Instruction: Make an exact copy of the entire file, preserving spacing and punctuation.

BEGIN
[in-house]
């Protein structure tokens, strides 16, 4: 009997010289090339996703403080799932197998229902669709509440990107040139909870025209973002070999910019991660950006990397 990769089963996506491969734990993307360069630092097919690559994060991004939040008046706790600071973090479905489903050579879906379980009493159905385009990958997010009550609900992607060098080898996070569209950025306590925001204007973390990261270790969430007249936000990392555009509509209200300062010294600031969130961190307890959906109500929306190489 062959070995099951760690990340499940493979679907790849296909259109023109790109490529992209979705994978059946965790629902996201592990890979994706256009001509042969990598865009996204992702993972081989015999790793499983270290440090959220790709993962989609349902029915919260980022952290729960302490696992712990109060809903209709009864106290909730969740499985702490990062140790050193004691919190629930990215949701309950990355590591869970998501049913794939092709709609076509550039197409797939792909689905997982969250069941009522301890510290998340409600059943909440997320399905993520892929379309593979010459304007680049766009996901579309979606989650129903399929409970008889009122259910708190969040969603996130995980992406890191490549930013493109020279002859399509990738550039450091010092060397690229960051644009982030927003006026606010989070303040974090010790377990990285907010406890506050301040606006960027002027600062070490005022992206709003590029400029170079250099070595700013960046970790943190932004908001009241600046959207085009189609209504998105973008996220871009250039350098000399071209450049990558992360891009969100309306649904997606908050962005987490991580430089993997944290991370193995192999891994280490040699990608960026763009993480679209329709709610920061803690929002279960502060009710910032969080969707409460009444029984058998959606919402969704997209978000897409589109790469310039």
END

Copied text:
[in-house]
């Protein structure tokens, strides 16, 4: 009997010289090339996703403080799932197998229902669709509440990107040139909870025209973002070999910019991660950006990397 990769089963996506491969734990993307360069630092097919690559994060991004939040008046706790600071973090479905489903050579879906379980009493159905385009990958997010009550609900992607060098080898996070569209950025306590925001204007973390990261270790969430007249936000990392555009509509209200300062010294600031969130961190307890959906109500929306190489 062959070995099951760690990340499940493979679907790849296909259109023109790109490529992209979705994978059946965790629902996201592990890979994706256009001509042969990598865009996204992702993972081989015999790793499983270290440090959220790709993962989609349902029915919260980022952290729960302490696992712990109060809903209709009864106290909730969740499985702490990062140790050193004691919190629930990215949701309950990355590591869970998501049913794939092709709609076509550039197409797939792909689905997982969250069941009522301890510290998340409600059943909440997320399905993520892929379309593979010459304007680049766009996901579309979606989650129903399929409970008889009122259910708190969040969603996130995980992406890191490549930013493109020279002859399509990738550039450091010092060397690229960051644009982030927003006026606010989070303040974090010790377990990285907010406890506050301040606006960027002027600062070490005022992206709003590029400029170079250099070595700013960046970790943190932004908001009241600046959207085009189609209504998105973008996220871009250039350098000399071209450049990558992360891009969100309306649904997606908050962005987490991580430089993997944290991370193995192999891994280490040699990608960026763009993480679209329709709610920061803690929002279960502060009710910032969080969707409460009444029984058998959606919402969704997209978000897409589109790469310039």